Many industries—reinsurance, finance and commercial development, for example—rely on risk analysis technology that utilizes Monte Carlo simulation. To boil down the likelihood of success or failure of any given project, the simulation process considers a series of random events, or risks, and calculates thousands of scenarios to project the probability of different outcomes occurring.
For the aforementioned industries, the risks often deal with insurance decisions, expected shortfalls in capital or supply chain disruptions. While important issues, they are not life threatening.
However, Monte Carlo simulation, which was created by scientists attempting to determine radiation shielding, has assisted in the assessment of risk that impacts more than just the bottom line. In many instances, it has helped save lives and guide decision makers in times of disaster.
While the basic premise and procedures of Monte Carlo simulation remain constant, the technology used has continued to evolve. In turn, more industries have discovered unique ways—with remarkable results-—to extend its utility beyond the business world.
Hurricane Katrina Call Center
When Hurricane Katrina struck New Orleans in 2005, Louisiana officials created a family crisis phone center to help callers locate family members and collect information regarding missing persons. Given the expected influx of calls, Monte Carlo simulation helped officials quickly determine the call load the center should expect and create a staffing schedule to manage the activity.
Critical data points, such as timing of calls, duration of calls and number of deaths were used to predict potential call load. As new data became available, the schedule was adjusted to anticipate necessary schedule changes.
The call center helped reunite 8,000 of the 11,000 people reported missing in Louisiana and identify 900 of the estimated 1,100 people who died as the result of the devastating hurricane.
Guatemala Volcano Evacuation
Volcan de Fuego is an active volcano located in a relatively populated area of Guatemala. While the volcano’s activity typically poses little risk to those living nearby, it has the potential to be destructive. Recently, Guatemala’s National Institute for Seismology, Volcanology, Meteorology and Hydrology worked with the University of Bristol to create a risk assessment of potential volcanic-related evacuation risks. The study considered the likelihood of a successful evacuation by inputting several variables, such as the time between a possible eruption and a possible hazard hitting a location, along with communication times from authorities and evacuation times.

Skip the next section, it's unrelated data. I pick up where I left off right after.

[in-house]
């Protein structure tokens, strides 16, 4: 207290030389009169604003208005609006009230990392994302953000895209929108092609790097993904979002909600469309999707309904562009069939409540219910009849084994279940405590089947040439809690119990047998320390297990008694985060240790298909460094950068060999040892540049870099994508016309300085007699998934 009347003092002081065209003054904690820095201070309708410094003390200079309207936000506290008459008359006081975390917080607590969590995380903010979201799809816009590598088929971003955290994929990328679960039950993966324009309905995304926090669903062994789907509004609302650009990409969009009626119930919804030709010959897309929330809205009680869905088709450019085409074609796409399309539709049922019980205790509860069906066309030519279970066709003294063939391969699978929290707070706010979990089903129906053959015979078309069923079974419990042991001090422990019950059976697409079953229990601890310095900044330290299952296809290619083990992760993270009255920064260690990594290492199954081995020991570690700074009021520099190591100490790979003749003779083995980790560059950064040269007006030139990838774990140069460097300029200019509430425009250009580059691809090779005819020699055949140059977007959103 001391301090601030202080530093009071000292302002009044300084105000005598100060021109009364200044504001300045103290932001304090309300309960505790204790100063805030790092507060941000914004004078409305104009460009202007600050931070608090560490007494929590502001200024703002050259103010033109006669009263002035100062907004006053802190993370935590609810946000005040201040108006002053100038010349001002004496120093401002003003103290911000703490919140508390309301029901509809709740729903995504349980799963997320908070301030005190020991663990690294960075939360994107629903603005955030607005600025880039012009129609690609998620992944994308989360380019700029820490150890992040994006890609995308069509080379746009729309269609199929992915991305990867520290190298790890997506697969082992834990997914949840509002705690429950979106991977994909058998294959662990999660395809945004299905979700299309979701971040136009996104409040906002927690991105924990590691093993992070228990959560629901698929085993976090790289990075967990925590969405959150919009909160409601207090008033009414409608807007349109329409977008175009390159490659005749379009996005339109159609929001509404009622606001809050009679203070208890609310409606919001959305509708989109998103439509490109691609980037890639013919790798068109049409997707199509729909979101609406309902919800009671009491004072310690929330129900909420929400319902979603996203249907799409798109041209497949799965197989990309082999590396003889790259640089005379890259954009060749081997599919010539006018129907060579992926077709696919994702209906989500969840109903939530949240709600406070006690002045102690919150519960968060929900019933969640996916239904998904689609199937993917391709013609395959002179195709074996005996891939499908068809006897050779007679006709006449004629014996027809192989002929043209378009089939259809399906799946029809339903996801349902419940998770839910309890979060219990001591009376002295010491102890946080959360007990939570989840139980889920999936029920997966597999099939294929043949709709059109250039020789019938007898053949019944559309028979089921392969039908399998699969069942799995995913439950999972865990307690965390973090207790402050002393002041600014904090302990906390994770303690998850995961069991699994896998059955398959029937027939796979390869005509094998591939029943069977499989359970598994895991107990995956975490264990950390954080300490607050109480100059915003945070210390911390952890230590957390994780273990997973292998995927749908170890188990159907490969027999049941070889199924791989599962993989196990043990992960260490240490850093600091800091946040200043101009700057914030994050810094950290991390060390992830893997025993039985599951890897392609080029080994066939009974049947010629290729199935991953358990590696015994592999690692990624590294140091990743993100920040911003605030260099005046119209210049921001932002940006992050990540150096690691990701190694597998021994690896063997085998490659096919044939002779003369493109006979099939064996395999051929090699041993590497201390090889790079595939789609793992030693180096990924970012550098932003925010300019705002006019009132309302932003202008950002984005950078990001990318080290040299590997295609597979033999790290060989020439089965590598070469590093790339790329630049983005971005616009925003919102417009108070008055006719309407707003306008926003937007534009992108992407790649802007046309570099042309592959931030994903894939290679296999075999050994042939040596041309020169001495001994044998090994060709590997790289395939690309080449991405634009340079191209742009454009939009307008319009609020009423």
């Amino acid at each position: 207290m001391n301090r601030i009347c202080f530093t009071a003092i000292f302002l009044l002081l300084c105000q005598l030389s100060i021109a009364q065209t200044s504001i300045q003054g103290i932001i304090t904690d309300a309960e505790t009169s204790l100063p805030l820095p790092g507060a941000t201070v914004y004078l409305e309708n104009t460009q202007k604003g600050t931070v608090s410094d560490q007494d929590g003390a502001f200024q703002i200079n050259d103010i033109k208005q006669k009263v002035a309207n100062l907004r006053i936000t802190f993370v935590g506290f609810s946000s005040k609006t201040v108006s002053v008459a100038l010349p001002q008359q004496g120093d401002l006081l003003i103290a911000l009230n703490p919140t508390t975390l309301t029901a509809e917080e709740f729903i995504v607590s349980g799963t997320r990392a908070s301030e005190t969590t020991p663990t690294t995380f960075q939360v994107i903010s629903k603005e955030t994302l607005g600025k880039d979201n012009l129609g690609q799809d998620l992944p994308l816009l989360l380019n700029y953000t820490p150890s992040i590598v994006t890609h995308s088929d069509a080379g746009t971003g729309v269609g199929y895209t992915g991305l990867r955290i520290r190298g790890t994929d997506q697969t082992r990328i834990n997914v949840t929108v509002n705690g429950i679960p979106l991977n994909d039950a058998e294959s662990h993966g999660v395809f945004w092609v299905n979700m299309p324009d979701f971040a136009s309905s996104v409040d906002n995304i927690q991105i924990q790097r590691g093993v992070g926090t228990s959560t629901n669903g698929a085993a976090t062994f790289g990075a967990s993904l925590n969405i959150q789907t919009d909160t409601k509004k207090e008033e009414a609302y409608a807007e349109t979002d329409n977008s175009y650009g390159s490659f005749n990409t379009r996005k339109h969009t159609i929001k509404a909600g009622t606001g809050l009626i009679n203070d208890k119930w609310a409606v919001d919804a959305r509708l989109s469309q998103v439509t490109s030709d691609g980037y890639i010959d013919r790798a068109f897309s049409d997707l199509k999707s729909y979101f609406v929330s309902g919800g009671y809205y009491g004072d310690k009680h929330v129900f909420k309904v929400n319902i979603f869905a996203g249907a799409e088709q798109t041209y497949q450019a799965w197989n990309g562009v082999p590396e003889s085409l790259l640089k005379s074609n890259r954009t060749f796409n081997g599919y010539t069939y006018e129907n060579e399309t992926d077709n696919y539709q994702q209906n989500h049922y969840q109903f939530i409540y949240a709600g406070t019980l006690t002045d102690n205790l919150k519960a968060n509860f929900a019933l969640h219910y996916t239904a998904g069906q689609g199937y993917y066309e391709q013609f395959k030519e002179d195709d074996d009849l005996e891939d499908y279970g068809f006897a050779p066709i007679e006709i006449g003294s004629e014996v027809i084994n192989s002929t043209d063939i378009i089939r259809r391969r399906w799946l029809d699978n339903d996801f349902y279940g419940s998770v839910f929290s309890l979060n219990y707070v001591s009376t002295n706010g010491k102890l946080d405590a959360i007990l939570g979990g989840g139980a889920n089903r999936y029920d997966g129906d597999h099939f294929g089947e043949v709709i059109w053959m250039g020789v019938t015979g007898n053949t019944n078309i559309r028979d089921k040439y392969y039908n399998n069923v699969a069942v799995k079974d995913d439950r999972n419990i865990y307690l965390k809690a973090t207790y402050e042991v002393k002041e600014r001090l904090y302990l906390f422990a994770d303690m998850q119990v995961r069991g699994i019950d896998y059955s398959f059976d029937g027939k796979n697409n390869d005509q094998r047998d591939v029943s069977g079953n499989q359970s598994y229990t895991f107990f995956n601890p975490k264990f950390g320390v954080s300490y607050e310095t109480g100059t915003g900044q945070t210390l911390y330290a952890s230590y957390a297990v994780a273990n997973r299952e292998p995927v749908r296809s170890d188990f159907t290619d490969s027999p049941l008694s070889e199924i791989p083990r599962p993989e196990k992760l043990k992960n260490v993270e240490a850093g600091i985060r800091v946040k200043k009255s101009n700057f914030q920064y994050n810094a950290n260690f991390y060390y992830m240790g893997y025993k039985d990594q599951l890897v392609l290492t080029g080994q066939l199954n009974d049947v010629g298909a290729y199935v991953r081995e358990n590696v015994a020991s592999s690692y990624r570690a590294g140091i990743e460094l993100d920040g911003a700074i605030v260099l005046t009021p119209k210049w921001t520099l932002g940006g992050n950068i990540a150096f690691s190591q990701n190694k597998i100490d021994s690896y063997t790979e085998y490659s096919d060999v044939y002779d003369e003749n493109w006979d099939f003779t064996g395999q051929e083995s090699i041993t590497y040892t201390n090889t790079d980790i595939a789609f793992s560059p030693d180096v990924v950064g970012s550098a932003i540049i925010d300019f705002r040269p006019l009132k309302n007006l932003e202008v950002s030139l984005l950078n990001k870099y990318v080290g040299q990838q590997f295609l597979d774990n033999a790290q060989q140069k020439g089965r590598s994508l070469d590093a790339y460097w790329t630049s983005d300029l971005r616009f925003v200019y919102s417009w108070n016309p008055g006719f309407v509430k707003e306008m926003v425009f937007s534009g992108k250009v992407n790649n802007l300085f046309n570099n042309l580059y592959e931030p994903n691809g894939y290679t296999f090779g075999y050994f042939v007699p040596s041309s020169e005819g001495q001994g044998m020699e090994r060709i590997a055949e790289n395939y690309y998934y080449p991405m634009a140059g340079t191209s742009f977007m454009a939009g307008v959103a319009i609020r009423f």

These variables were each modeled by experts using probability distributions. In September 2012, after its largest eruption since 1999, more than 33,000 people within 12 miles of the volcano were evacuated.
In 2008, the New York City Health Emergency Preparedness Program examined the ability of the city’s 64 hospitals to properly staff nurses in the event of a pandemic. By using Monte Carlo simulation, it was possible to ascertain a series of probabilities regarding nursing shortages during a future pandemic. Officials identified a 26.5% chance that shortages would exist, a 10% chance that there would be a shortage of at least 46 nurses and a 1% chance of a shortage of more than 102 nurses.
The simulation took into account variables such as the number of hospital beds, the maximum number of shifts a nurse can perform in a week and the total number of shifts available in a week. Nurse absenteeism, due to taking care of family members also suffering from the pandemic and nurses’ desire to protect themselves from being exposed, was also factored into the simulation.